Album Review: VITRIOL Suffer & Become

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I was first properly introduced to Vitriol back in 2019 on their tour with Cattle Decapitation and Atheist. While the band differs a great deal from the prog-inspired classic death metal of Atheist (though former Atheist guitarist Daniel Martinez is now a part of Vitriol), there are many similarities between Vitriol and Cattle Decapitation. They both have the intensity turned up to 11; seemingly all the time, and they both thrive on a top of controlled chaos that seems to drive their songs. This controlled chaos is really a signature aspect of their second record with Century Media, Suffer & Become.

Suffer & Become, is perhaps titled as such because of the arduous process involved in the making of the record. Guitarist and vocalist Kyle Rasmussen tells us, “I pushed things to a point while making this album where it almost became untenable. Things that were supposed to be done in weeks took months. It wasn’t easy, but I think it was suffering well spent.” The result, my sore eardrums will attest to, is an absolute relentless assault that will pound away at you until you literally can’t take anymore. However, there’s nuance to the music as well, with many peaks and valleys and a real play on emotion. In this respect, yes, it is so much about creating a sonic envelope of pure brutality for the listener (extremely apparent on tracks like “Weaponized Loss”) but one which also integrates significant contemplation.

Band newcomer Matt Kilner (Nithing, Iniquitous Deeds) goes absolutely bananas on the drums here. It’s hard to believe that a human being can actually play so fast. We’re talking breakneck speed here, but it’s important to note that it’s not just about speed, as Kilner adds so many textures and layers of percussive elements that elevates the overall composition. You can really discern Matt‘s brilliance on “The Flowers of Sadism,” which, by the way, also features a disturbing and creepy video you will unlikely forget.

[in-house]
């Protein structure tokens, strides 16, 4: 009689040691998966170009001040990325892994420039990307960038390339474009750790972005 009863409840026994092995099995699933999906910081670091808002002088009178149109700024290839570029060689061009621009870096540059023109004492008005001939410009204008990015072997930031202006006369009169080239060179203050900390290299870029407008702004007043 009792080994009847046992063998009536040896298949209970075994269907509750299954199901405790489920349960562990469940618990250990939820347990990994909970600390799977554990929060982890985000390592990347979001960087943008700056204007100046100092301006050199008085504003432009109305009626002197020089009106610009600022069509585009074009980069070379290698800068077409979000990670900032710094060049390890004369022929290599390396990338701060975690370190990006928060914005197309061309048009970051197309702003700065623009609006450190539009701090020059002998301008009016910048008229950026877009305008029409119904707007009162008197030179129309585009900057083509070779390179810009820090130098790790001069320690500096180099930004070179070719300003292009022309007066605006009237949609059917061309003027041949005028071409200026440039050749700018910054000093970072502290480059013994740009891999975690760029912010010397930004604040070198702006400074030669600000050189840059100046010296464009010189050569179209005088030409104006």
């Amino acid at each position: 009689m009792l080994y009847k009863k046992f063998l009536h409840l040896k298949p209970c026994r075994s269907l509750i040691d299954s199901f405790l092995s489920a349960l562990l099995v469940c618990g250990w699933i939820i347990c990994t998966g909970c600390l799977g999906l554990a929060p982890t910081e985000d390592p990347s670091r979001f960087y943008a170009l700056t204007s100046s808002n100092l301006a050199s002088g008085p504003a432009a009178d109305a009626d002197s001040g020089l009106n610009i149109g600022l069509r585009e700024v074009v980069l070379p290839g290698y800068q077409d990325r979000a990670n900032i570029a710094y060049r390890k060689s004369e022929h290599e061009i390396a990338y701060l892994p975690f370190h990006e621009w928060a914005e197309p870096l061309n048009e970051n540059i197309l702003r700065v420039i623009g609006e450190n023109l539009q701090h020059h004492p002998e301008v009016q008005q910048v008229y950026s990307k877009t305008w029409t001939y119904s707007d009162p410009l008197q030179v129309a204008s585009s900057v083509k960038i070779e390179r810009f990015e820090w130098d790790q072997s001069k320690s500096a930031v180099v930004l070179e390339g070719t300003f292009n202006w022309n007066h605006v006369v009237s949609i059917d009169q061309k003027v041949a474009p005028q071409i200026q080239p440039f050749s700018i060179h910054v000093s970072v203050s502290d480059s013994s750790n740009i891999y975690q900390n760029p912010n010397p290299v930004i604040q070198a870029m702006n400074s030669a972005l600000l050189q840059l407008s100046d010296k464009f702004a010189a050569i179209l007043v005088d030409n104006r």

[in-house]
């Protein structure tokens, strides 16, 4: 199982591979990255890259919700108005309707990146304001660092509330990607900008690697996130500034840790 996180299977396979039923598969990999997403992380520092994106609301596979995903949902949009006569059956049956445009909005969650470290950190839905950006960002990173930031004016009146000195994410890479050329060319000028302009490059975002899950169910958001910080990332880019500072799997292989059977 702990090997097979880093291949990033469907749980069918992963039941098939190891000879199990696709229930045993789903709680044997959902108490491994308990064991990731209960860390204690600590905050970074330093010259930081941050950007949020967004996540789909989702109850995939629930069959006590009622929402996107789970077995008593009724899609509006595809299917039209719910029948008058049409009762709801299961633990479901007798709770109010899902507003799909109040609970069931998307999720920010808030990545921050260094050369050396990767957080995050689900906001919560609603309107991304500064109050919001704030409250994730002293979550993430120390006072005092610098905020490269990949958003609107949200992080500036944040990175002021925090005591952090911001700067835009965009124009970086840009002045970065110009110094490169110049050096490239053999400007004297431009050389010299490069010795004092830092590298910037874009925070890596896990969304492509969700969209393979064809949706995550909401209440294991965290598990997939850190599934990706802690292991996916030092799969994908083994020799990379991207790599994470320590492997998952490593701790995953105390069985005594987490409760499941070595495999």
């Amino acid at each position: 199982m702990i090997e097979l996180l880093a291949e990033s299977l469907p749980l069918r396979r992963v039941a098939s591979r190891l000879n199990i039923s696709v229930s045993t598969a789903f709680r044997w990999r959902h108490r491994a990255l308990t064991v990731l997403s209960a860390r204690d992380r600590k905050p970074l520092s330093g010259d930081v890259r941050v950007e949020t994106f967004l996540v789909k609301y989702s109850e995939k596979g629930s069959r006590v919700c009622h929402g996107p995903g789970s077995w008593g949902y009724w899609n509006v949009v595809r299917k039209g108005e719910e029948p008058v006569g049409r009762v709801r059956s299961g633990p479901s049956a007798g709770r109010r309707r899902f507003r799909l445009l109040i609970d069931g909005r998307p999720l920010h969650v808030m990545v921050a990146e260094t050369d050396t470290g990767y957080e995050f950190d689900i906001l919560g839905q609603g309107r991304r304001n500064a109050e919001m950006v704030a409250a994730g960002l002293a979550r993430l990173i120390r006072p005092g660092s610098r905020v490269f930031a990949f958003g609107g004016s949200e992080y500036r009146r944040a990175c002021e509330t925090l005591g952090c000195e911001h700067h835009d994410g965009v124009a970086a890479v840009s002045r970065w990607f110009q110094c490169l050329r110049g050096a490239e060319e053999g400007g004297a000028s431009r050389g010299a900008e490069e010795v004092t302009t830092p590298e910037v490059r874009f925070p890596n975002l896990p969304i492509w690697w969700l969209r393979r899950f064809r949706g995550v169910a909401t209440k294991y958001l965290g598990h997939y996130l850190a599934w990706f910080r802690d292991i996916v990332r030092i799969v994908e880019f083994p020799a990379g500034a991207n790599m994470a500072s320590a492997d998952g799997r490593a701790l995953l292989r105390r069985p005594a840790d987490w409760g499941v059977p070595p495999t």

The guitar tone that Vitriol brings to the record is just beyond ridiculous. Such a unique sound. So much of Kyle‘s originality shines through in every track, but this is particularly apparent in “Shame And Its Afterbirth.” You can actually get really up close and personal with Kyle‘s exceptional soloing abilities about five minutes in to the track, which is featured prominently in this play through video (I love the soloing ALMOST as much as his facial expressions here):

In this particular video you’ll also notice bassist Aaron Roethlisberger channeling some tech death style bass in this brilliant composition. Aaron reminds me a lot of Mike Flores (Origin), who might be one of the greatest death metal bassists you’ll ever see.

This is Vitriol‘s best record to date. If you’ve been reading the social media scuttlebutt, the expectations for the record have been extremely given the blistering singles that have been released thus far. Let me explicitly exclaim that this record lives up those aforementioned expectations without any doubt. With this record, Vitriol is poised to really “level up” in the world of extreme metal and find themselves in the same breath as some of more important bands in the genre. Personally, I really can’t sit still as I await their upcoming shows this Spring, amazingly, again supporting Cattle Decapitation. I am very much looking forward to having my mind (and ears) blown as I experience their new material in person.

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